What Are the Differences Between Extruded and Cast Aluminum?

September 20, 2020

What are the differences between extruded and cast aluminum?

  1. Manufacturing Process
  2. Strength
  3. Size of end-products
  4. Rate of production
  5. Secondary techniques
  6. Cost

There are many types of aluminum products that have proven to be useful for different industries. Particularly, there are two processes that are popular among aluminum product manufacturers — cast aluminum and extruded aluminum. You may even find yourself asking the question of “what is the difference between aluminum and cast aluminum?

You should note that extruded aluminum is more often than not, denoted simply as aluminum. Both types of aluminum production processes, however, enjoy a great share in the market. Continue reading to learn more.

Manufacturing Process

Manufacturing process of aluminum

On the surface, aluminum extrusion and die-casting (or simply casting) are largely different when it comes to the manufacturing process. You might find that the most common products of the extrusion process may range from pipes, to window frames, door sections, or other kinds of profiles. The die-casting process, on the other hand, results in materials that are typically used in automotive manufacturing — like compressor cylinders or inverter cases.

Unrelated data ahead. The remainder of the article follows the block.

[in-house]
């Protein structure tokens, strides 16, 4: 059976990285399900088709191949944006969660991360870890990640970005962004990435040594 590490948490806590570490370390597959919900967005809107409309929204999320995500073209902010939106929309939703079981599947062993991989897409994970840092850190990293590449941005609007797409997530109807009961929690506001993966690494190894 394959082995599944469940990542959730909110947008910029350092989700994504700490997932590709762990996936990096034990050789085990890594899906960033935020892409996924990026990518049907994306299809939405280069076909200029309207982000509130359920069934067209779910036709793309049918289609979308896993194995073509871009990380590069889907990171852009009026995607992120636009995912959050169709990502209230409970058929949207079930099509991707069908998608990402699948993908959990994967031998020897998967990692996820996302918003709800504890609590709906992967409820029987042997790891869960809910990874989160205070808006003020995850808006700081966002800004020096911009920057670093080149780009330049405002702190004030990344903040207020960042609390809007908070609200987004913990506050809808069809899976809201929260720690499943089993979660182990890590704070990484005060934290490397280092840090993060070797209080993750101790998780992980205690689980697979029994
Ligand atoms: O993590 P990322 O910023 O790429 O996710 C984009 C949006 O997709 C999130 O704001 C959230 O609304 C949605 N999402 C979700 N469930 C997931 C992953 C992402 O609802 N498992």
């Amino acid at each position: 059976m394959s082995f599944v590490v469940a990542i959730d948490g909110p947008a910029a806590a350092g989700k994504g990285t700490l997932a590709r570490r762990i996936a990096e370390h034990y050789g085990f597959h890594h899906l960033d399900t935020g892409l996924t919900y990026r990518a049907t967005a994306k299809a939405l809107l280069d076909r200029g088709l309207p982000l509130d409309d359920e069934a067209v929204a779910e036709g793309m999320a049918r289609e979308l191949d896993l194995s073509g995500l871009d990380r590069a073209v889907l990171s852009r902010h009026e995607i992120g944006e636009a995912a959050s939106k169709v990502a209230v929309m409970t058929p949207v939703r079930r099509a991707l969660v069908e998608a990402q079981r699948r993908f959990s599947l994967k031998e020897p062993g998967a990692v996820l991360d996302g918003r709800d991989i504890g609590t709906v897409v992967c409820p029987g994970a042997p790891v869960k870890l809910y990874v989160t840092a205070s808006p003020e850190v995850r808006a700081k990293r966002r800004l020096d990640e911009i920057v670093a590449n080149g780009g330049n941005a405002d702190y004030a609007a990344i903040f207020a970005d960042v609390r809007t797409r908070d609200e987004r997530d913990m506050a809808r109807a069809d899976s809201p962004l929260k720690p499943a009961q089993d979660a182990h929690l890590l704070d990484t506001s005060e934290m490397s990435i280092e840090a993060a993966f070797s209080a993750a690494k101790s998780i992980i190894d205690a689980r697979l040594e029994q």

Simply put, aluminum extrusion involves the passage of a solid aluminum billet into a profile that has specific cross-sections. This makes use of a powerful ram, or high-pressure hydraulic press that forces the billet into profile. The result is the extruded product that likewise takes the form and shape of the cross-section.